“The Secret Life of Pets” follows a group of pets looking for their lost friend, Max. (Photo Courtesy of Xuka.tv)
If you’ve watched any of the Olympic Trials this Summer (or have seen any family films in the past six months), you’ve likely been inundated with advertisements for Universal’s animated film The Secret Life of Pets. The marketing has sold Pets as an animated comedy for the whole family—and especially pet lovers—can enjoy. Although the film doesn’t quite live up to the hype, it’s far from being another disappointment from Illumination Studios, such as Despicable Me 2 and Minions.
The Secret Life of Pets follows a group of pets living in the same New York apartment complex. Loyal terrier Max (Louis C.K.) loves his life and his owner Katie (Ellie Kemper). Shortly after Katie brings home the stay dog Duke (Eric Stonestreet), however, the two find themselves separated from Katie and lost in the big city. Because Katie has left to somewhere unbeknownst to her pets and the audience, it’s up to Max’s neighbor—the dog Gidget (Jenny Slate)—to lead a team of neighborhood pets to find Max before their owners get home. What follows is a series of absurd and highly entertaining shenanigans as the pets attempt to rescue Max and Duke from dog-catchers, a vengeful rabbit, and otherwise being lost in the big city.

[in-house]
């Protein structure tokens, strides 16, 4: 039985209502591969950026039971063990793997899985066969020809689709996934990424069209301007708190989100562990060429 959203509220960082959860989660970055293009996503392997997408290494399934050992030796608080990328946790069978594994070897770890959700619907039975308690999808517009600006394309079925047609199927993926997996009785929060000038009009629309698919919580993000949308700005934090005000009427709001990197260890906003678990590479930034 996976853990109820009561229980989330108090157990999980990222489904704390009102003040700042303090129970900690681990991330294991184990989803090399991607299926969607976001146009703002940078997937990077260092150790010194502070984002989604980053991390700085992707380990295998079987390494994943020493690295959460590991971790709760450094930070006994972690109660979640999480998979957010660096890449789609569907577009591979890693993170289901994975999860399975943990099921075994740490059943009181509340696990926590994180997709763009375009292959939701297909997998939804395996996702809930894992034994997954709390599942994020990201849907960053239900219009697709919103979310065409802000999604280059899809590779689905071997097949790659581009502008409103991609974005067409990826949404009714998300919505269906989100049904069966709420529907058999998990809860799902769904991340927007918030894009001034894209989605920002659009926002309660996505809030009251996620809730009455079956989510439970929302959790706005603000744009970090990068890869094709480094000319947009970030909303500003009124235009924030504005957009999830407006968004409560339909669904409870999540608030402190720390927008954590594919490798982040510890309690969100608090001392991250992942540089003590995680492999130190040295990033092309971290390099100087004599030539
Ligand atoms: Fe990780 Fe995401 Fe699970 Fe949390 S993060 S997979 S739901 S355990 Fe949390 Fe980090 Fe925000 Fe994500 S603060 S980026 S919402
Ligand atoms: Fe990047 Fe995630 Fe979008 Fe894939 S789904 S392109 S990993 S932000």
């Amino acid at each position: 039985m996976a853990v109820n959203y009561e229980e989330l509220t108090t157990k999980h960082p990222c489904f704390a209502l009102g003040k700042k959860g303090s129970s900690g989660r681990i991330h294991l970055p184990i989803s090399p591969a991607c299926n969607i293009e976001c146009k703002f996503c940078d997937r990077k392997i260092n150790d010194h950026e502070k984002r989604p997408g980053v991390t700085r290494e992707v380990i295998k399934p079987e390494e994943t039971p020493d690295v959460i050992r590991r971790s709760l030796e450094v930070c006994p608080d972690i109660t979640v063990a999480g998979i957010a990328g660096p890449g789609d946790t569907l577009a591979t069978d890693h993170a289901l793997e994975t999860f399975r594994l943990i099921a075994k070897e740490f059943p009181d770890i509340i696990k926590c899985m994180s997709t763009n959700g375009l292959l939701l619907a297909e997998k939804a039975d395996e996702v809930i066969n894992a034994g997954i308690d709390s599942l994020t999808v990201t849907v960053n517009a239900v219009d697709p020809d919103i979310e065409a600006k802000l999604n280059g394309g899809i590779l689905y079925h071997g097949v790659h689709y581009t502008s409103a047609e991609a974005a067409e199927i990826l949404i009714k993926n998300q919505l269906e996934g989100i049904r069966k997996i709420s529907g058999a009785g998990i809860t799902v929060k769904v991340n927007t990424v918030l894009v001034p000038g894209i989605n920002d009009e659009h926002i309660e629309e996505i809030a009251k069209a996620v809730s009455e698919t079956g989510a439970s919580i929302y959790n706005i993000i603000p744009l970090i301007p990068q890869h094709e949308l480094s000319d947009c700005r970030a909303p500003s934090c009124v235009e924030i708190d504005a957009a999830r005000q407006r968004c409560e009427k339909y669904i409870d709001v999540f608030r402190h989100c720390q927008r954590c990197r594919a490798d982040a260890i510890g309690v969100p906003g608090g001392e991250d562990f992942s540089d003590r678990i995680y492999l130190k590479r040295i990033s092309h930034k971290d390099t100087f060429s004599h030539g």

To date, Pets is the best reviewed film from Illumination Entertainment since their first first installment (210’s Despicable Me, 82% of on Rotten Tomatoes). Considering the fact that Illumination’s catalogue includes Minions, The Lorax, and Hop, it’s not a stretch to declare The Secret Life of Pets as Illumination’s best film since Despicable Me.
Although Pets can’t honestly be called a great film, there’s a lot to enjoy for everyone—especially pet lovers. Pets—by their natures—tend to have very simple motivations for their actions. For perhaps that very reason, he characters of Max, Duke, Gidget, Chloe the cat (Lake Bell), and Snowball the rabbit (Kevin Hart), are all fairly one-dimensional. While definitely a strike against the film’s quality, the flat characterizations fit the film’s style and tone. For example, Chloe is memorable, charming, and funny, because her mannerisms match perfectly for those of a typical cat; however, the fact that she is a lazy cat is basically the beginning and end of her character. Besides, the simplistic characterizations create ample opportunity for comedic situations and clever gags. This film is absolutely hysterical at times. The comedic timing is reminiscent of the best physical comedic bits featuring the Minions.
In fact, when the film is going for laughs, the characters are animated almost exactly like the Minions at their slapsticky best. This style choice acts as a double-edged sword; the funnier the gags are, the stranger it seems to see common house pet—with known characteristics and mannerisms—moving and behaving like the Minions.
The film’s cast is great, and each voice actor portrays their character well. Unfortunately, story is highly predictable and the characters themselves are little more than archetypes.
Quality-wise, Pets as an overall film is just better than mediocre. As a fun comedy for the whole family (mostly kids), however, The Secret Life of Pets excels.